What is your role with families during referral and evaluation?
As a disability services coordinator, you ensure families understand each step in the process, give them timely and needed information, and prepare them to make decisions. You also debrief with families after any meetings. Talk through what you learned, discuss the next steps, and prepare questions for the next meeting. If they need translation or interpretation services, you may need to coordinate with your program management or community partners.
In some states, Head Start staff participate in this meeting as the general education representative. You may want to include the child's teacher as part of the Head Start team. In other states, Head Start staff can't participate unless family members invite them. Most families want Head Start staff to join them. Families may not know that they can invite Head Start staff or other specialists, so it's important for you to check on your state laws.
Plan for Partnerships
Your program works with its Parts B and C local agencies to:
- Describe the roles and responsibilities for the representatives from your program and the local agencies during evaluation, eligibility determination, and IEP or IFSP meetings
- Define timelines
- Determine communication protocols with families to ensure they receive timely, consistent messages during the process
- Anticipate challenges that may occur during the process and actions that partners agree to take to support the family
- Ensure the confidentiality of children's records
Make every effort to inform and engage co-parents and family in decisions. Consider using your program's communication system, such as social media and videoconferencing, to reach a nonresidential parent or family member of a child with a disability. You also may need to reach out to another family member who will be involved in decision-making. Family advocates can help you identify which adults to include. When you and your program's systems and services work together, this is the coordinated approach in action!
Families often have many questions about the process. They may have doubts about the screening or evaluation results, stereotypes about children with disabilities, and concerns about "labeling their child." In some cultures, families may encounter stigmas associated with people with disabilities, and they fear how such a label might affect their child's future. You and other staff can address these concerns. Keep in mind that the goal is to support families and children through a new and often scary process.
As the disability services coordinator, you need to keep families informed about the process of determining eligibility for services. The waiting time for the evaluation and determination of IDEA services may seem to drag on for the family—60 days for preschoolers and 45 days for infants and toddlers. If it helps, check with the IDEA local agency to make sure the process is moving ahead. Your program's interagency MOU with the agency may specify the timelines and what to do when deadlines are missed. Also, keep families informed about the individualized services and supports that ensure their child's participation in program activities during this waiting period.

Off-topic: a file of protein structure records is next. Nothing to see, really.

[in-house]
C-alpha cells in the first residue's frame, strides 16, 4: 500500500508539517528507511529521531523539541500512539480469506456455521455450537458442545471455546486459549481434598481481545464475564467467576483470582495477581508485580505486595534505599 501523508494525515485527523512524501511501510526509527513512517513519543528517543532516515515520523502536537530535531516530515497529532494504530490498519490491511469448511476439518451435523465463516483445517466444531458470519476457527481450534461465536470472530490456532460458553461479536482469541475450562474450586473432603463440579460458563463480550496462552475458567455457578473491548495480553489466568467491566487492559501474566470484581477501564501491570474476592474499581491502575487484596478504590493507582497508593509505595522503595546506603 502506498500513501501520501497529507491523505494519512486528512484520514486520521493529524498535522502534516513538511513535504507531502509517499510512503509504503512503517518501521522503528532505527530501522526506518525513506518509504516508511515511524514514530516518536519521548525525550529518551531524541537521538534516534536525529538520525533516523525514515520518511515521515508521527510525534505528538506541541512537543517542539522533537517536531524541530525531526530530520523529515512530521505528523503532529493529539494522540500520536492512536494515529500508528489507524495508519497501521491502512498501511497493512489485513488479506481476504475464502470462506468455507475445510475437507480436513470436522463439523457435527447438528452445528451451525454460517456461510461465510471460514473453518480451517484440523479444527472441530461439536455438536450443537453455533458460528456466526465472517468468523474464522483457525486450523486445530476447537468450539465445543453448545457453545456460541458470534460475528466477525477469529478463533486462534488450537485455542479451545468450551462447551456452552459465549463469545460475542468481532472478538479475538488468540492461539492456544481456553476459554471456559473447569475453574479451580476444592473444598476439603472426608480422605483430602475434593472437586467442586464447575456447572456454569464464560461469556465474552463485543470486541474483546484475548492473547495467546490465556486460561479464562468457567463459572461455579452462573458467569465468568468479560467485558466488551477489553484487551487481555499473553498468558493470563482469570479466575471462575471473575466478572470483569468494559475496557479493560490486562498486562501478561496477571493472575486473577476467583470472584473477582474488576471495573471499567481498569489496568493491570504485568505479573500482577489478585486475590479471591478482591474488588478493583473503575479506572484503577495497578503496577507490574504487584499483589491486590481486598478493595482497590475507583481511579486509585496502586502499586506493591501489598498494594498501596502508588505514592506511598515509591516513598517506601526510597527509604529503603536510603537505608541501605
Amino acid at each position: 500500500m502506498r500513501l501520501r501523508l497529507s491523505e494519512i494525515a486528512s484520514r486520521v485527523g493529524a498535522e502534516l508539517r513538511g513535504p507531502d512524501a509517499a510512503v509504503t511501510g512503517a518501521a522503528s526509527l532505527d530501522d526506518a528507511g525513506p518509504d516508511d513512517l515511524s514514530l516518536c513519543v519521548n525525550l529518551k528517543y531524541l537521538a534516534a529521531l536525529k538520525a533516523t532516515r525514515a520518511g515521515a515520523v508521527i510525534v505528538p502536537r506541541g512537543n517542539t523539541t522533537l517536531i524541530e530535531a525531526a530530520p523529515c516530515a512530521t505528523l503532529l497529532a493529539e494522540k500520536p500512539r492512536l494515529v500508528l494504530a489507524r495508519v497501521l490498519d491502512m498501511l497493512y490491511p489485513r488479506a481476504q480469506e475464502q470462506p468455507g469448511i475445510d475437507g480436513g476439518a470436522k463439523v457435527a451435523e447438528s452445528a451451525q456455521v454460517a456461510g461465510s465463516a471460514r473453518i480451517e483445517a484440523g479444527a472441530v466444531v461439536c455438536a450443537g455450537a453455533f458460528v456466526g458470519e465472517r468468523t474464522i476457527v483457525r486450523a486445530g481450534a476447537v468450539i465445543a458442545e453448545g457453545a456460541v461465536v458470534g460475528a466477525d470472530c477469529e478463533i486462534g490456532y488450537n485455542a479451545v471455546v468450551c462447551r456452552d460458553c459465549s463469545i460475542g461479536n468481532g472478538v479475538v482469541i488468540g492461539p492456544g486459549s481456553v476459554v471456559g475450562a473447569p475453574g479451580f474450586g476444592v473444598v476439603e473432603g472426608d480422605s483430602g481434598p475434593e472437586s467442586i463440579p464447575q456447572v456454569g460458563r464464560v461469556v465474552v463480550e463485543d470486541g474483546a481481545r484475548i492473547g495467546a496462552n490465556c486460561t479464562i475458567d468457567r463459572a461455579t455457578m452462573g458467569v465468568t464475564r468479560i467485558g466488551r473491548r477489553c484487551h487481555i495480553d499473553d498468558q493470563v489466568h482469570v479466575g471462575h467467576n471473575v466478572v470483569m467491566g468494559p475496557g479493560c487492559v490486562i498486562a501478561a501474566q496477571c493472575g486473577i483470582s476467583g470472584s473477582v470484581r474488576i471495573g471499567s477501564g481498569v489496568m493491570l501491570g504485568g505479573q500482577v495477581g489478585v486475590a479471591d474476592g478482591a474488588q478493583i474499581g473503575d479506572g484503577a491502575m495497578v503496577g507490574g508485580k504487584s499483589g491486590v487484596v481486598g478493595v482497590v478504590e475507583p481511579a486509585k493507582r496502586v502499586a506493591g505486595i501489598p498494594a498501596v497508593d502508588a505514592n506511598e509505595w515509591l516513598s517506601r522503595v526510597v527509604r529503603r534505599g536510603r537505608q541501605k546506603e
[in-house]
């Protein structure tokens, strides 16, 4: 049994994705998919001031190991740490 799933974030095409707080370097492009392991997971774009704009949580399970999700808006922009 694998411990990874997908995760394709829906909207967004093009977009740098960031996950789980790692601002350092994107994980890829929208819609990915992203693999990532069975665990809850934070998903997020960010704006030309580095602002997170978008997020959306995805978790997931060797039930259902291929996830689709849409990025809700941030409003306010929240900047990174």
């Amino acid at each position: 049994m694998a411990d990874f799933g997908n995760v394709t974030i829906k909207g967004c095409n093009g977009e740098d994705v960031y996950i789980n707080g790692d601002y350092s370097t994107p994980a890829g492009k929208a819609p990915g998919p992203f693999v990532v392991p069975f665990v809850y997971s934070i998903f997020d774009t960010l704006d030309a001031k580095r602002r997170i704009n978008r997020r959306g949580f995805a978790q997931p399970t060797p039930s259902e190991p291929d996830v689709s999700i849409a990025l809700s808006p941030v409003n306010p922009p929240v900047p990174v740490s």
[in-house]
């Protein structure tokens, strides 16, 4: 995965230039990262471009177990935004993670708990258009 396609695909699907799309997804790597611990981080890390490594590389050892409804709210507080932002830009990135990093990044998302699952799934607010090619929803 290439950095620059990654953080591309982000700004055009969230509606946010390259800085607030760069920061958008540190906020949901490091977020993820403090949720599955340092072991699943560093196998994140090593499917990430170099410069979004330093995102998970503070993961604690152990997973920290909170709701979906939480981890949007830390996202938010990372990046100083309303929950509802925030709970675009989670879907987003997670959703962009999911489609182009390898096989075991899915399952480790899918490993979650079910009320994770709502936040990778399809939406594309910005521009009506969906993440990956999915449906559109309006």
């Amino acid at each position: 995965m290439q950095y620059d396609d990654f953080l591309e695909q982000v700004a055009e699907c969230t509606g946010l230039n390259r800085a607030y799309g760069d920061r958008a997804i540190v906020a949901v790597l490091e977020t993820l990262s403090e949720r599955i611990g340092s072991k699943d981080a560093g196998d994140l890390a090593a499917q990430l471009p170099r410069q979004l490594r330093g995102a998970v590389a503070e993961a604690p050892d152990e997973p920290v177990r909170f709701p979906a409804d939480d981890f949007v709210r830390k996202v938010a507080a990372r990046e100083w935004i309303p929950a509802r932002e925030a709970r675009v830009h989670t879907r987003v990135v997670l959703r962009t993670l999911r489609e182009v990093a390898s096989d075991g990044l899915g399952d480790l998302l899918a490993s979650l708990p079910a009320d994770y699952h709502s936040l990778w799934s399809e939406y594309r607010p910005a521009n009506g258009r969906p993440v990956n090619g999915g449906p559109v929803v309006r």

IDEA Part B Section 619 applies to children ages 3–5. If the school district designates a 619 coordinator, this is the person from the LEA who heads the formal evaluation process for preschoolers.
What is your role with other program staff during referral and evaluation?
The waiting time for determination of IDEA services is valuable learning time for a child. Individualized support must be in place during the interim period. Typically, you coordinate with the child's family, education staff, mental health consultant, and others to develop a Child Action Plan. It may include instructional strategies and environmental modifications for the interim. If the evaluation determines the child is not eligible for IDEA services, your program may decide to keep the Child Action Plan and update it as needed.
During the interim period, you also may need to coordinate with the health services manager. If children with special health concerns have been referred to the IDEA agency because of suspected disabilities, they may need a Child Action Plan to specify their interim services. The health team can support you and the education staff to ensure the children participate in learning activities.
To learn more about how to provide interim individualized services while awaiting IDEA determination for a child, refer to Standards in Action: Interim Services for Children with Disabilities or Special Delays.
How can you help families prepare for an IFSP or IEP meeting?
1. Describe who will be there and why. Explain briefly what the purpose of the meeting is and what kinds of assessments were done. If possible, give the names of the participants and their responsibilities.
2. If parents and families want, rehearse questions or comments they might want to make. Also, ask if there are points they would like you or other program staff to make.
3. Help families gather and present information about their child. They can make a "my child" book that includes previous reports from specialists and teachers along with photos, videos, and work samples that illustrate what the child can do and how they learn.
4. Review the meeting's physical setup with your program staff, the IDEA agency, and the parents and family. A round table where parents and family sit next to familiar Head Start staff sends a message: "We want you to be our partner. We will advocate together for your child." A room with a long table where everyone sits far apart and where eye contact is difficult conveys a different message.